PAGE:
Chapter 10: WAVES AND SOUND

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# Chapter 10: WAVES AND SOUND - PowerPoint PPT Presentation

## Chapter 10: WAVES AND SOUND

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##### Presentation Transcript

1. Chapter 10: WAVES AND SOUND

2. This lecture will help you understand: • Vibrations and Waves • Wave Motion • Transverse and Longitudinal Waves • Sound Waves • Reflection and Refraction of Sound • Forced Vibrations and Resonance • Interference • Doppler Effect • Bow Waves and the Sonic Boom • Musical Sounds

3. Vibrations and Waves Vibration: a wiggle in time Wave: a wiggle in space and time that transports energy

4. Vibrations and Waves When a bob vibrates up and down, a marking pen traces out a sine curve on the paper that moves horizontally at constant speed.

5. Vibrations and Waves Vibration and wave characteristics • crests • high points of the wave • troughs • low points of the wave

6. Vibrations and Waves Vibration and wave characteristics (continued) • amplitude • distance from the midpoint to crest or trough • wavelength • distance from the top of one crest to the top of the next crest, or distance between successive identical parts of the wave

7. Vibrations and Waves CHECK YOUR NEIGHBOR The distance between adjacent peaks in the direction of travel for a transverse wave is its A. frequency. • period. • wavelength. • amplitude.

8. Vibrations and Waves CHECK YOUR ANSWER The distance between adjacent peaks in the direction of travel for a transverse wave is its A. frequency. • period. • wavelength. • amplitude. Explanation: Or between adjacent troughs or any adjacent identical parts of the waveform.

9. Vibrations and Waves Description: • Vibration described by frequency—how frequently vibratory motion occurs • Wave described by frequency, speed, amplitude, and wavelength

10. Vibrations and Waves Frequency: number of to-and-fro vibrations in a given time unit: 1 vibration per second = 1 Hertz Period: defined as the time it takes for a complete vibration unit: any unit of time, often the second

11. Vibrations and Waves Relationship between frequency and period: Frequency = 1/period Unit: Hertz (Hz) Period = 1/frequency Unit: second (s) The source of all waves is a vibration. Higher frequency means increased rate of energy transfer — shorter wavelengths.

12. Vibrations and Waves CHECK YOUR NEIGHBOR If the frequency of a particular wave is 20 Hz, its period is A. 1/20 second. • 20 seconds. • more than 20 seconds. • none of the above.

13. Vibrations and Waves CHECK YOUR ANSWER If the frequency of a particular wave is 20 Hz, its period is A. 1/20 second. • 20 seconds. • more than 20 seconds. • none of the above. Explanation: Note when  = 20 Hz, T = 1/ = 1/(20 Hz) = 1/20 second.

14. Wave Motion Wave speed • describes how fast a disturbance moves through a medium • related to the frequency and wavelength of a wave Example: • a wave with wavelength 1 meter and frequency of 1 Hz has a speed of 1 m/s

15. Transverse and Longitudinal Waves Two common types of waves that differ because of the direction in which the medium vibrates compared with the direction of travel: • longitudinal wave • transverse wave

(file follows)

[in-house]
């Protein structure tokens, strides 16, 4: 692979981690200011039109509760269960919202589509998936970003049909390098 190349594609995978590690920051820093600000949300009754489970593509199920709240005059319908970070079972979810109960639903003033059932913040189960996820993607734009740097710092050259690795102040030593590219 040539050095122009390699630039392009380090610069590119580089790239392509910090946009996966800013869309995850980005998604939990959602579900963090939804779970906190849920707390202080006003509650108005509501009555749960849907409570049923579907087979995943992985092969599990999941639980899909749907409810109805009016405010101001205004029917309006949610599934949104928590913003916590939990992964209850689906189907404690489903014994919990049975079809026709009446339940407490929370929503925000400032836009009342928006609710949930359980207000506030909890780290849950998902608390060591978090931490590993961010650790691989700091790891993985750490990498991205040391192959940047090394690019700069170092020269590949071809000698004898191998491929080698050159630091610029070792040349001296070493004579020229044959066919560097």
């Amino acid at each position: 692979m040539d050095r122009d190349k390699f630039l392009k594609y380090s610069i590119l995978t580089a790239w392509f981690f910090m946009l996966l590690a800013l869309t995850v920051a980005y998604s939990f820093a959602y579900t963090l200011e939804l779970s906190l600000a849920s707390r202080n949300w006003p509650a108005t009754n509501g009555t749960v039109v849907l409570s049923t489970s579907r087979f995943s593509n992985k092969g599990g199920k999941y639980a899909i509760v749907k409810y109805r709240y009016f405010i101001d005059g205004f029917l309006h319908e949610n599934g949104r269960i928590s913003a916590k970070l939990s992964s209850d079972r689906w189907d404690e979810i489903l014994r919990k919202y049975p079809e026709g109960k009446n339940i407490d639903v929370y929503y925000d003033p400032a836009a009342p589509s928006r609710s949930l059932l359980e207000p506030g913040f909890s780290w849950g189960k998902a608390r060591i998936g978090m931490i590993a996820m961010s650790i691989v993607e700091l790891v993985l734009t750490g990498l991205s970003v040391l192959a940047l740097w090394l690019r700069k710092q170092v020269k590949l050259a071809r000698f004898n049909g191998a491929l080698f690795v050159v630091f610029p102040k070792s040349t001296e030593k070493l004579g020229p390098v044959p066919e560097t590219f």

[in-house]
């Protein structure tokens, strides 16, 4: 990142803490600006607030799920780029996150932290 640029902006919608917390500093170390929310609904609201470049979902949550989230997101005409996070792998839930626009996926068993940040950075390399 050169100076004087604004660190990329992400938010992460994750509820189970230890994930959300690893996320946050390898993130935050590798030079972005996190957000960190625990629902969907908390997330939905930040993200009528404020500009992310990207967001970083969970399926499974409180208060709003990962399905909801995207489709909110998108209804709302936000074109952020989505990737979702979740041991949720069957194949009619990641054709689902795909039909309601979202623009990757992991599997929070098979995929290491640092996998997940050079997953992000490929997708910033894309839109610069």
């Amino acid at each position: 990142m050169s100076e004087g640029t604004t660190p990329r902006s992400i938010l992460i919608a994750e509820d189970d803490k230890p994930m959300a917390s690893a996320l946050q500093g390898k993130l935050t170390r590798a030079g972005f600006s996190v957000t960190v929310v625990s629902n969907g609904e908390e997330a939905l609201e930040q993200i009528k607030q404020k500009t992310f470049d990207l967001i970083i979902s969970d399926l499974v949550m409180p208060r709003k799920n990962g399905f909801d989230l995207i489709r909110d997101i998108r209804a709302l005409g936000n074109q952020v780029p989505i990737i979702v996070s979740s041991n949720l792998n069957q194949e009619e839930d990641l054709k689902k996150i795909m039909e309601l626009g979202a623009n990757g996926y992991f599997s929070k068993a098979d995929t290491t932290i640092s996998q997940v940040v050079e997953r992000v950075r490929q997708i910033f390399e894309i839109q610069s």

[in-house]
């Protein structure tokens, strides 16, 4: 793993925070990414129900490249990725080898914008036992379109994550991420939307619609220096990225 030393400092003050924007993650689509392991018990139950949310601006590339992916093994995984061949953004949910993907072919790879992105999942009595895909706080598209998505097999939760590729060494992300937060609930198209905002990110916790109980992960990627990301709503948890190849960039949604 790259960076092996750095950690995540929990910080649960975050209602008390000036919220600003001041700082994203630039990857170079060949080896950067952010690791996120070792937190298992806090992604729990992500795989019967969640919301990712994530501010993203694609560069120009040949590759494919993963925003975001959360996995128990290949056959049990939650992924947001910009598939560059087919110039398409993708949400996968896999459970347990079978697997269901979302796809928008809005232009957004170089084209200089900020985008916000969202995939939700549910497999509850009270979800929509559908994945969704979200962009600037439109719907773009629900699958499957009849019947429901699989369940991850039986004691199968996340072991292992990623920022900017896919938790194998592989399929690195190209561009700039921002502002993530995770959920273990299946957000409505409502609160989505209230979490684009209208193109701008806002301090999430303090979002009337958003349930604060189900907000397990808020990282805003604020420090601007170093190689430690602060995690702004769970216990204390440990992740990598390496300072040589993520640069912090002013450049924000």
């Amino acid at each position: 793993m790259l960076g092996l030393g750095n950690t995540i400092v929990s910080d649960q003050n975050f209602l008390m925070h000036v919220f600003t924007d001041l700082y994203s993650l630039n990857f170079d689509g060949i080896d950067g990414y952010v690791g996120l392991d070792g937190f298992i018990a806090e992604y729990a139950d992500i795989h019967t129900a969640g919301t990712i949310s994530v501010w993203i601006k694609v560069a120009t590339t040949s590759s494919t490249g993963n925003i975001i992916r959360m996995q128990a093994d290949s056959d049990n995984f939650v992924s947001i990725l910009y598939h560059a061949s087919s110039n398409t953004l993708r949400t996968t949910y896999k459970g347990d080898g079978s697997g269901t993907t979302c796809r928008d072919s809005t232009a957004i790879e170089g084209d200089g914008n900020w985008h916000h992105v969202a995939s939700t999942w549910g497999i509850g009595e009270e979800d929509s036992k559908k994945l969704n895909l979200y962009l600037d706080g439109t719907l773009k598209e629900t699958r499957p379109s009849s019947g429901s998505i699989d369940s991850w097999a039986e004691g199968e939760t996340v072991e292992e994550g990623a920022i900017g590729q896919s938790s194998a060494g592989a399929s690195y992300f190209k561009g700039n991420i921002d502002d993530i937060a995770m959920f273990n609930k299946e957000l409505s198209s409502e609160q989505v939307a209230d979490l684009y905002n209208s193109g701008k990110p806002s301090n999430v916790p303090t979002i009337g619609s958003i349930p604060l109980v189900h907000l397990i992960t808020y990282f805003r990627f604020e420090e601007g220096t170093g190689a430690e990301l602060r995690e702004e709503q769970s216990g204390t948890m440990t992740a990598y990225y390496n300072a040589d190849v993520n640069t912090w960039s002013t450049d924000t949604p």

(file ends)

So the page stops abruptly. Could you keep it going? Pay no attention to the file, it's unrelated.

16. Transverse and Longitudinal Waves CHECK YOUR NEIGHBOR The vibrations along a transverse wave move in a direction A. along the wave. • perpendicular to the wave. • Both of the above. • Neither of the above.

17. Transverse and Longitudinal Waves CHECK YOUR ANSWER The vibrations along a transverse wave move in a direction A. along the wave. • perpendicular to the wave. • Both of the above. • Neither of the above. Comment: The vibrations in a longitudinal wave, in contrast, are along (or parallel to) the direction of wave travel.

18. The Nature of Sound Sound travels in longitudinal waves — vibrating compressions and rarefactions through air Speed of Sound Sound travels at 340 m/s in air at 20°C

19. The Nature of Sound A situation to ponder… Consider a person attending a concert being broadcast over the radio, sitting about 45 m from the stage. The person listens to the radio broadcast with a transistor radio over one ear and the nonbroadcast sound signal with the other ear. Further suppose that the radio signal must travel all the way around the world before reaching the ear.

20. A situation to ponder… CHECK YOUR NEIGHBOR Which signal will be heard first? A. Radio signal. • Nonbroadcast sound signal. • Both at the same time. • None of the above.

21. A situation to ponder… CHECK YOUR ANSWER Which signal will be heard first? A. Radio signal. • Nonbroadcast sound signal. • Both at the same time. • None of the above. Explanation: A radio signal travels at the speed of light—3  108 m/s. Time to travel 45 m at 340 m/s ≈ 0.13 s. Time to travel 4  107 m (Earth’s circumference) at 3  108 m/s ≈ 0.13 s. So if you sit farther back at the concert, the radio signal would reach you first!

22. Sound Waves How sound is heard from a radio loudspeaker • radio loudspeaker is a paper cone that vibrates • air molecules next to the loudspeaker set into vibration • produces compressions and rarefactions in air • sound waves reach your ears, setting your eardrums into vibration • sound is heard